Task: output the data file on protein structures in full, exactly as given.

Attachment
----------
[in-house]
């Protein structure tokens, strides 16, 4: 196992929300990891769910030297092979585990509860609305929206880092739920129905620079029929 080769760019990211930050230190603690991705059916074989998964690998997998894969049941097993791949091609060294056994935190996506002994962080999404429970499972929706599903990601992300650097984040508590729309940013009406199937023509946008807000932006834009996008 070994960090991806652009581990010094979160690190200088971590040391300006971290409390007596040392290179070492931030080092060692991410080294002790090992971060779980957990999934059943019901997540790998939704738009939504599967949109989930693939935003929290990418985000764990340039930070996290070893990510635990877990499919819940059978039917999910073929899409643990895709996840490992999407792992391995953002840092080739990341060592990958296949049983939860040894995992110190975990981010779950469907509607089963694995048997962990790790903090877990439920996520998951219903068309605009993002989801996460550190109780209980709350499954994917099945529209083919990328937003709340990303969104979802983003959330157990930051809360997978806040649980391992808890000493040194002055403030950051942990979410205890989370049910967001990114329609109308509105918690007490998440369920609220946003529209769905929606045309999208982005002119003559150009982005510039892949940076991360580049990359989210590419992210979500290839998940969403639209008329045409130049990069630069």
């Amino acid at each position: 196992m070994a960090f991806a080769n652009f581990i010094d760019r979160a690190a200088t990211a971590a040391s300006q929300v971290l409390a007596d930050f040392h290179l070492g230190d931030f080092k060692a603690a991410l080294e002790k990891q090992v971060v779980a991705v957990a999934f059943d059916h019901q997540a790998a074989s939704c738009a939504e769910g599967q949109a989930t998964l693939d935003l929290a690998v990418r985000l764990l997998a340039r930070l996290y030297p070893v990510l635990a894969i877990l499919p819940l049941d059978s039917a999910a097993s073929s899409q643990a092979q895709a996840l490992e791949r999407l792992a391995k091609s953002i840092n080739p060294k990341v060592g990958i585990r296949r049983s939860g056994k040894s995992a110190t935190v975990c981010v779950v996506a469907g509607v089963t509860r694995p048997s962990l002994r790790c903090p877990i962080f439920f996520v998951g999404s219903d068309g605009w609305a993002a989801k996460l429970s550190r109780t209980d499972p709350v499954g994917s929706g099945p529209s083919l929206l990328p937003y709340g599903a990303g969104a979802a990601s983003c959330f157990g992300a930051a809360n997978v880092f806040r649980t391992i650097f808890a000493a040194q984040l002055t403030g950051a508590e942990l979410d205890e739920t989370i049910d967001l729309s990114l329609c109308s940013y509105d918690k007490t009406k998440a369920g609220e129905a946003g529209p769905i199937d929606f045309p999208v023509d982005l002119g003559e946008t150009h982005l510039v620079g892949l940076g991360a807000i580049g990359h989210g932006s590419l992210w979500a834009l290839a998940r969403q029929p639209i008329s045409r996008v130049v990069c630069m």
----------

[in-house]
């Protein structure tokens, strides 16, 4: 196992929300990891769910030297092979585990509860609305929206880092739920129905620079029929 080769760019990211930050230190603690991705059916074989998964690998997998894969049941097993791949091609060294056994935190996506002994962080999404429970499972929706599903990601992300650097984040508590729309940013009406199937023509946008807000932006834009996008 070994960090991806652009581990010094979160690190200088971590040391300006971290409390007596040392290179070492931030080092060692991410080294002790090992971060779980957990999934059943019901997540790998939704738009939504599967949109989930693939935003929290990418985000764990340039930070996290070893990510635990877990499919819940059978039917999910073929899409643990895709996840490992999407792992391995953002840092080739990341060592990958296949049983939860040894995992110190975990981010779950469907509607089963694995048997962990790790903090877990439920996520998951219903068309605009993002989801996460550190109780209980709350499954994917099945529209083919990328937003709340990303969104979802983003959330157990930051809360997978806040649980391992808890000493040194002055403030950051942990979410205890989370049910967001990114329609109308509105918690007490998440369920609220946003529209769905929606045309999208982005002119003559150009982005510039892949940076991360580049990359989210590419992210979500290839998940969403639209008329045409130049990069630069």
């Amino acid at each position: 196992m070994a960090f991806a080769n652009f581990i010094d760019r979160a690190a200088t990211a971590a040391s300006q929300v971290l409390a007596d930050f040392h290179l070492g230190d931030f080092k060692a603690a991410l080294e002790k990891q090992v971060v779980a991705v957990a999934f059943d059916h019901q997540a790998a074989s939704c738009a939504e769910g599967q949109a989930t998964l693939d935003l929290a690998v990418r985000l764990l997998a340039r930070l996290y030297p070893v990510l635990a894969i877990l499919p819940l049941d059978s039917a999910a097993s073929s899409q643990a092979q895709a996840l490992e791949r999407l792992a391995k091609s953002i840092n080739p060294k990341v060592g990958i585990r296949r049983s939860g056994k040894s995992a110190t935190v975990c981010v779950v996506a469907g509607v089963t509860r694995p048997s962990l002994r790790c903090p877990i962080f439920f996520v998951g999404s219903d068309g605009w609305a993002a989801k996460l429970s550190r109780t209980d499972p709350v499954g994917s929706g099945p529209s083919l929206l990328p937003y709340g599903a990303g969104a979802a990601s983003c959330f157990g992300a930051a809360n997978v880092f806040r649980t391992i650097f808890a000493a040194q984040l002055t403030g950051a508590e942990l979410d205890e739920t989370i049910d967001l729309s990114l329609c109308s940013y509105d918690k007490t009406k998440a369920g609220e129905a946003g529209p769905i199937d929606f045309p999208v023509d982005l002119g003559e946008t150009h982005l510039v620079g892949l940076g991360a807000i580049g990359h989210g932006s590419l992210w979500a834009l290839a998940r969403q029929p639209i008329s045409r996008v130049v990069c630069m």